Poor results with stepper motor

Hi All,

I’ve got a stepper motor I’m trying to use with simpleFOC library, setup:
-Motor: 200 PPR stepper motor
-Controller: Arduino Uno (ATMega328P)
-Driver: 4x BTS7960 (40A 25V Integrated Half-bridge driver+MOSFET)
+I have successfully used the Arduino “stepper” library to drive this exact configuration with classical stepper motor commutation and it works great.

I can get the motor spinning with simpleFOC in openloop angle/velocity, but the motion is rough, there’s a once per revolution thump, and (in angle mode) when the motor stops it sometimes (depending on the angle I stop at) makes a periodic thumping/clicking noise. I am using openloop modes for now because I figured I should get it working first with that.

My app is listed below.

// Open loop motor control example
#include <SimpleFOC.h>

// BLDC motor & driver instance
StepperMotor motor = StepperMotor(64, 3);
StepperDriver4PWM driver = StepperDriver4PWM(5, 6, 9, 10);

// instantiate the commander
Commander command = Commander(Serial);
void doTarget(char* cmd) {
command.scalar(&motor.target, cmd);
void doLimit(char* cmd) {
command.scalar(&motor.voltage_limit, cmd);
void doVelocity(char* cmd) {
command.scalar(&motor.velocity_limit, cmd);

void setup() {
// set enable lines high
pinMode(1, OUTPUT); pinMode(2, OUTPUT); pinMode(3, OUTPUT); pinMode(4, OUTPUT);
digitalWrite(1, 1); digitalWrite(2, 1); digitalWrite(3, 1); digitalWrite(4, 1);

driver.voltage_power_supply = 5;
driver.voltage_limit = 5;
// link the motor and the driver

motor.voltage_limit = 4; // [V]
// limit/set the velocity of the transition in between
// target angles
motor.velocity_limit = 2 * 3.141592; // [rad/s] cca 50rpm
// open loop control config
motor.controller = MotionControlType::angle_openloop;

// init motor hardware

// add target command T
command.add(‘T’, doTarget, “target velocity”);
command.add(‘L’, doLimit, “voltage limit”);
command.add(‘V’, doVelocity, “movement velocity”);

motor.useMonitoring(Serial); // strange compiler error without this
motor.target = 2 * 3.141592;
Serial.println(“Motor ready!”);
Serial.println(“Set target position [rad]”);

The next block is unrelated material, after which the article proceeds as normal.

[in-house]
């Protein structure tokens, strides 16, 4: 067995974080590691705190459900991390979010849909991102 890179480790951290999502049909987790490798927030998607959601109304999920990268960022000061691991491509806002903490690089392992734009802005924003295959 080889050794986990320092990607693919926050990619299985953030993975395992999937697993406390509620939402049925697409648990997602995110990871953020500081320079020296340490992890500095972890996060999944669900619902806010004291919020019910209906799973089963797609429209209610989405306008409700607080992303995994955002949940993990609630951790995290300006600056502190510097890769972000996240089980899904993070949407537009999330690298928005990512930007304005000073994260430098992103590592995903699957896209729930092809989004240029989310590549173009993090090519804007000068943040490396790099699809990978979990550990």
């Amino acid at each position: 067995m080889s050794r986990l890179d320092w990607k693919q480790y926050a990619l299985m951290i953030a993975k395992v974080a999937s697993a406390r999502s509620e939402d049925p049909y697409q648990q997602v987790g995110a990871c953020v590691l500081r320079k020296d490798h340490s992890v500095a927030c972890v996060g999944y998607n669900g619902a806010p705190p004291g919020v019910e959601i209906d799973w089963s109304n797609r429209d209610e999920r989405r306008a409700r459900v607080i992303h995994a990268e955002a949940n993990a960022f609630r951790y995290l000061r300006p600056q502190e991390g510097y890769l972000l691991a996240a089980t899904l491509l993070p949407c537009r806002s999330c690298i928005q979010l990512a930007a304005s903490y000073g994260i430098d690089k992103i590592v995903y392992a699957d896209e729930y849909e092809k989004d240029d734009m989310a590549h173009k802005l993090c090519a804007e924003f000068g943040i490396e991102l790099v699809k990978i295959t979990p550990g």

void loop() {

// open loop velocity movement
// using motor.voltage_limit and motor.velocity_limit
// to turn the motor “backwards”, just set a negative target_velocity

// function intended to be used with serial plotter to monitor motor variables
// significantly slowing the execution down!!!

// user communication

Are you only supplying 5V to this? I think it needs 5.5v or 6v minimum.

Could you be slamming the motor with too much current? Perhaps try:

driver.voltage_limit = 1.0f;
motor.voltage_limit = driver.voltage_limit / 2 ;  // motor is usually set to half driver voltage

In openloop, it is often best to set the voltage_limit needs to be as small as possible without the stepper missing steps as it is quite easy to overcook the motor.

Whilst some have got good results out of steppers and simplefoc it requires ‘everything’ to have decent specs. This is because steppers typically have more than 5x the PP count. Your ATMega328P is slow and not good at floating point maths. You might get ok results in openloop, but I think it’ll struggle in closed loop.

Similarly when you spec out your encoder/magnetic sensor it needs to be high precision. For every physical rotation you have 64 electrical rotations and it is the electrical rotations that are important for FOC. Compare that to a BLDC with 7PP you’ve already lost 3 or 4 bits of precision off the sensor.

I suspect esp32 or stm32 chips will give you better results in the long run. Or you could try the newer uno r4 (although support for this renesas chip is fairly new in simplefoc so might be buggy).

Monitor will definitely slow down your execution, serial communication is expensive in all cases. Maybe set monitor downsampling to something like 100 or so if you don’t have any other way to get data out.

I’ve gotten excellent performance out of steppers with SFOC, but as Owen said., everything has to be spot on.

You said that your motor has 200 steps. Why not 50 poles then?
StepperMotor motor = StepperMotor(64, 3);

The motor does have 200 steps, I have absolutely verified this using classical stepper motor commutation(which I have alot of experience) I used the exact wiring, exact driver(BTS7960), and controller (Uno). In this classical stepper mode(with Arduino stepper lib), it works exactly as a stepper motor should, and rotates (very robustly) exactly once when I send it 200 steps.

In SimpleFOC is where things are really confusing. I used 64 because this is what made the motor spin once per second at a speed of 6.28 rad/s in open loop velocity mode. I tried today and the number was 60. I tried using 50, motor spins way slower than 1 rotation per second. At ANY speed I try there’s “knocking” when the motor moves and when it stops in angle mode

I was supplying about 6.5 volts to the BTS
I’ve tried different voltages and the motor performance is just as horrible: Wrong speed, almost no torque, knocking. What could I be doing wrong here???

driver.voltage_limit = 1.0f;
motor.voltage_limit = driver.voltage_limit / 2 ;

This motor needs ~5v to run. I tried what you said and the motor does nothing but faintly vibrate

If it’s a 200 step motor, I promise it’s got 50 pole pairs. If it doesn’t work at 50, you’ve got another problem.

The motor.voltage_limit setting is bidirectional, so setting that to 2.5v means that it’s +2.5 and -2.5, for a peak to peak of 5v.